— Chronicle and Romance (The Harvard Classics Series) • Jean Froissart, Thomas Malory, Raphael Holinshed

... Harry's conduct. And he fully explained to her that Harry would be penniless. She had indeed been aware that Buston,—quite a trifling thing compared to Tretton,—was to belong to him. But entails were nothing nowadays. It was part of the radical abomination to which England was being subjected. Not even Buston was now to belong to Harry Annesley. The small income which he had received from his uncle was stopped. He was reduced to live upon his fellowship,—which would be stopped also if he married. ...
— Mr. Scarborough's Family • Anthony Trollope

... loss of hair to the ague; as an inducement to nosebleed for the relief of congestive headache; as an ingredient of an especially intoxicating beer made by the Swedes, it is mentioned in old books. Nowadays we are satisfied merely to admire the feathery masses of lace-like foliage formed by young plants, to whiff the wholesome, nutty, autumnal odor of its flowers, or to wonder at the marvellous scheme it ...
— Wild Flowers Worth Knowing • Neltje Blanchan et al

... Nowadays, it seems, every one reads, also writes. There are few streets where the callous postman does not occasionally render some doorstep desolate by the delivery of a rejected manuscript. Fellow feeling makes us wondrous kind, and the first steps in the career of a successful ...
— Stories of Achievement, Volume IV (of 6) - Authors and Journalists • Various

... in regions like Bavaria, Tyrol, Styria, or the Slav parts of the Austrian Empire, or Roumania and Servia, that the richest store of festival customs is to be found nowadays. Here the old agricultural life has been less interfered with, and at the same time the Church, whether Roman or Greek, has succeeded in keeping modern ideas away from the people and in maintaining a popular piety that ...
— Christmas in Ritual and Tradition, Christian and Pagan • Clement A. Miles

... "is an ordinary creature. Nowadays he eats mutton-chops, plays golf, and has a banking account. The real man of feeling, Isobel, is the man who knows how to be idle. Believe me, there is a certain vulgarity in seeking to make a stock-in-trade of ...
— The Master Mummer • E. Phillips Oppenheim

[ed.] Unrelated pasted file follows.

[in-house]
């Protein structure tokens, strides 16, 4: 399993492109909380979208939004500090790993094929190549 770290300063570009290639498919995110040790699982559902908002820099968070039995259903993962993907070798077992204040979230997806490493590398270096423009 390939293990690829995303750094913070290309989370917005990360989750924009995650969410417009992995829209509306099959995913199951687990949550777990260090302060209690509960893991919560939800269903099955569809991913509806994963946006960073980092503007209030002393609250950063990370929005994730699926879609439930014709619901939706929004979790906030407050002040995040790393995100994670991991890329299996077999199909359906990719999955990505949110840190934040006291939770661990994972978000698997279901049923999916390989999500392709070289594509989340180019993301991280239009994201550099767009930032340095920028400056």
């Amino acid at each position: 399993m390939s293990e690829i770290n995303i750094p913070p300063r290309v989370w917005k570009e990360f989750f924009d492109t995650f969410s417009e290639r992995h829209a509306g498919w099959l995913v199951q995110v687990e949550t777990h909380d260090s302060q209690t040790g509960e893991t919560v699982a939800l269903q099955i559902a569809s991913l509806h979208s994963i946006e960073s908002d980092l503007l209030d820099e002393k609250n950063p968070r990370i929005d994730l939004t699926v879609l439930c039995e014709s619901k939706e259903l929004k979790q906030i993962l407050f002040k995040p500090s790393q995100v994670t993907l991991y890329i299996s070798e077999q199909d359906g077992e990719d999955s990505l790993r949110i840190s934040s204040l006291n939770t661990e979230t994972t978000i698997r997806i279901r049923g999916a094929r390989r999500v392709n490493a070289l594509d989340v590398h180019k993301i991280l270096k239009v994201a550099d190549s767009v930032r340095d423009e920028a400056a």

... "I stopped a bobby in the Strand and asked him about it," he said, "but he told me to move on. You ought to know what the human note is, Quinny. You're a novelist, and novelists are supposed to know everything nowadays!" ...
— Changing Winds - A Novel • St. John G. Ervine

... aunt's age...there's no help for it," replied Gedeonovsky. "She spoke of a man not playing the hypocrite. But who is not hypocritical nowadays? It's the age we live in. One of my friends, a most worthy man, and, I assure you, a man of no mean position, used to say, that nowadays the very hens can't pick up a grain of corn without hypocrisy—they always approach it from one side. But when I look at you, dear lady—your character ...
— A House of Gentlefolk • Ivan Turgenev

... he went on, after a moment, "is Saleratus Bill because he knows he's agin what the people knows is the law; and the other fellows is old Salem because they lived like they were told to. Even old Salem would know that he couldn't burn no witches nowadays. These old timers ain't the ones trying to steal land now, you notice. They're too damn honest. You don't need to tell me that you believe for one minute when he took up this Wolverine land, that your father did anything that he, or ...
— The Rules of the Game • Stewart Edward White

... making much nowadays of fairy stories and wonder-tales. The imaginative man, they say, is the effective man, because he has the mental vision which sees farther than the physical eye; and they urge that all children should be the possessors of these nursery tales that have made children happy for so many centuries. ...
— Boys and Girls Bookshelf; a Practical Plan of Character Building, Volume I (of 17) - Fun and Thought for Little Folk • Various